Staring into the abyss
How proposed alcohol regulation could affect the off-trade
As I sit typing this, the news on the radio is telling me that although the UK economy is not yet in recession, there are indicators that this is very likely to happen. These are worrying times, aren't they? As if the global financial meltdown (I think this is how we're supposed to refer to it) wasn't bad enough, things are likely to go a bit pear-shaped here for a while. Analysts think that this is likely to be a fairly short, shallow recession, but there's no doubt that there is some rough ground to cover over the next year or so.
Added to this, I'm sure that everyone in the UK drinks industry must
be feeling a bit twitchy about how the government's plans for alcohol regulation are going to develop. The current plan for alcohol-only checkouts in supermarkets is clearly misguided. Data from Morrisons demonstrates that this sort of arrangement does little to reduce sales of alcohol and, more pertinently, there is nothing to suggest how this approach impacts on how and where the alcohol is consumed.
However, the industry as a whole should be grateful that the government is at least looking in the right direction in its search for appropriate targets of regulation.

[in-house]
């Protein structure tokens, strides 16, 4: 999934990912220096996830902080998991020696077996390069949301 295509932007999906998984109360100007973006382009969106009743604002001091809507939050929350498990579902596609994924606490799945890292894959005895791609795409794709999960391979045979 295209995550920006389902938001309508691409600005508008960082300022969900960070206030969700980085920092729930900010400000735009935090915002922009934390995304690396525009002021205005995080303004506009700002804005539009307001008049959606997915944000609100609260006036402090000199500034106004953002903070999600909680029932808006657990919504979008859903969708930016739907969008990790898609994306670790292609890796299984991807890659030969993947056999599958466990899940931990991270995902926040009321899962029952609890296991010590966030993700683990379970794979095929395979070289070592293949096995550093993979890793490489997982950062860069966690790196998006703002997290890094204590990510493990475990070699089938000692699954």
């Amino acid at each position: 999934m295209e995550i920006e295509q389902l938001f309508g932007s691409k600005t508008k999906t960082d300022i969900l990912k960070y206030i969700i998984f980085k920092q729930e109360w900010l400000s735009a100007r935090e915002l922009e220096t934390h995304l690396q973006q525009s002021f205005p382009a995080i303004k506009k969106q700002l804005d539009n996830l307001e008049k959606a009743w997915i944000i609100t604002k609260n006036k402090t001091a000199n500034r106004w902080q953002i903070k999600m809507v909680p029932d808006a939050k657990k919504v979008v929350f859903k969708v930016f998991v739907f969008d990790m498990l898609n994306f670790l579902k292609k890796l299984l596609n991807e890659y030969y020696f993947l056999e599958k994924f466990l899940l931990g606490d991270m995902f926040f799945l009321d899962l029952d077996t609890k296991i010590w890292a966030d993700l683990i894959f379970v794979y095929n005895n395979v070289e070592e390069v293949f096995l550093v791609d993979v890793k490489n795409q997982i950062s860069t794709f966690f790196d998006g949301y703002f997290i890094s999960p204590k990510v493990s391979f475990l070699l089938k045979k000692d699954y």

In idle moments (not that there are many, but I try to seek them out), I do wonder about how the landscape of alcohol retailing might change. As a specialist, a huge amount of shelf and fridge space is given
to beers, wines and spirits. So much so, in fact, that quite often people come in, quickly scan the fridges and ask: "Do you not sell soft drinks?". Yes we do, look; right there at the bottom of the fridges. Never mind alcohol-only checkouts; that's pretty much a description of how we do business. On one hand, if you were something of a puritan, you might be horrified to learn that a tiny shop in a nice suburb of Leeds was doing a roaring trade in controlled substances. A shop stuffed full of alcohol
and a little tobacco on the side. But on the other hand, isn't this really how it should be?
We're experts in what we sell
and good at how we sell it.
I find it hard to believe that the UK will follow , for example , Sweden
and introduce a national alcohol retail monopoly (the Systembolaget), but I suppose there is an outside chance that it may happen at some point in the future. Currently, it's not politically expedient to do so, just as the country teeters on the brink of recession, but perhaps at some point in the future, the balance will tip and the move will be made.
To maintain a steady revenue from the reduced amount of alcohol sold, taxation (in the form of duty or minimum pricing) will have to increase. Over time, as the amount of alcohol consumed decreases, so too will the amount of money required to treat the effects of alcohol-related problems. Of course, reducing these new controls would be seen as a backward step, given the positive influence they have been seen to have on the country's physical, mental, social and financial health.
It sounds unlikely, doesn't it? I don't mean the state-controlled monopoly
- that's all too likely . I mean the happier, healthier, more sober country. That's why someone, somewhere, has to think the unthinkable.